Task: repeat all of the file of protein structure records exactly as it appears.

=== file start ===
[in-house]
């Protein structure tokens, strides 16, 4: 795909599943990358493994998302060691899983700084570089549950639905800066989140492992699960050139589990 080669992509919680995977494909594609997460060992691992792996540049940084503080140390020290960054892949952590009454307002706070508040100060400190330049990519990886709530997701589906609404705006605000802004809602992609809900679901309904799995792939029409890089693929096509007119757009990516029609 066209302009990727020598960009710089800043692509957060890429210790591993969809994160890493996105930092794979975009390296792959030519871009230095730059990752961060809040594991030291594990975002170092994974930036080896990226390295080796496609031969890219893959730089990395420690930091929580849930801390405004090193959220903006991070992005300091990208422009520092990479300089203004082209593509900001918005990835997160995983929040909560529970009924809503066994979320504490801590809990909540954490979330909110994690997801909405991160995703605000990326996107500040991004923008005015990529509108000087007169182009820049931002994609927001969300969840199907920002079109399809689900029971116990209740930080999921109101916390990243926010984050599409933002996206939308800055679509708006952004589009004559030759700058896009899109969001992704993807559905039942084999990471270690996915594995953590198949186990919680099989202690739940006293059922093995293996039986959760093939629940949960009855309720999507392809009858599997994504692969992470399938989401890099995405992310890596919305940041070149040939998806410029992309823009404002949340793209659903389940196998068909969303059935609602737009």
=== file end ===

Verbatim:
[in-house]
């Protein structure tokens, strides 16, 4: 795909599943990358493994998302060691899983700084570089549950639905800066989140492992699960050139589990 080669992509919680995977494909594609997460060992691992792996540049940084503080140390020290960054892949952590009454307002706070508040100060400190330049990519990886709530997701589906609404705006605000802004809602992609809900679901309904799995792939029409890089693929096509007119757009990516029609 066209302009990727020598960009710089800043692509957060890429210790591993969809994160890493996105930092794979975009390296792959030519871009230095730059990752961060809040594991030291594990975002170092994974930036080896990226390295080796496609031969890219893959730089990395420690930091929580849930801390405004090193959220903006991070992005300091990208422009520092990479300089203004082209593509900001918005990835997160995983929040909560529970009924809503066994979320504490801590809990909540954490979330909110994690997801909405991160995703605000990326996107500040991004923008005015990529509108000087007169182009820049931002994609927001969300969840199907920002079109399809689900029971116990209740930080999921109101916390990243926010984050599409933002996206939308800055679509708006952004589009004559030759700058896009899109969001992704993807559905039942084999990471270690996915594995953590198949186990919680099989202690739940006293059922093995293996039986959760093939629940949960009855309720999507392809009858599997994504692969992470399938989401890099995405992310890596919305940041070149040939998806410029992309823009404002949340793209659903389940196998068909969303059935609602737009």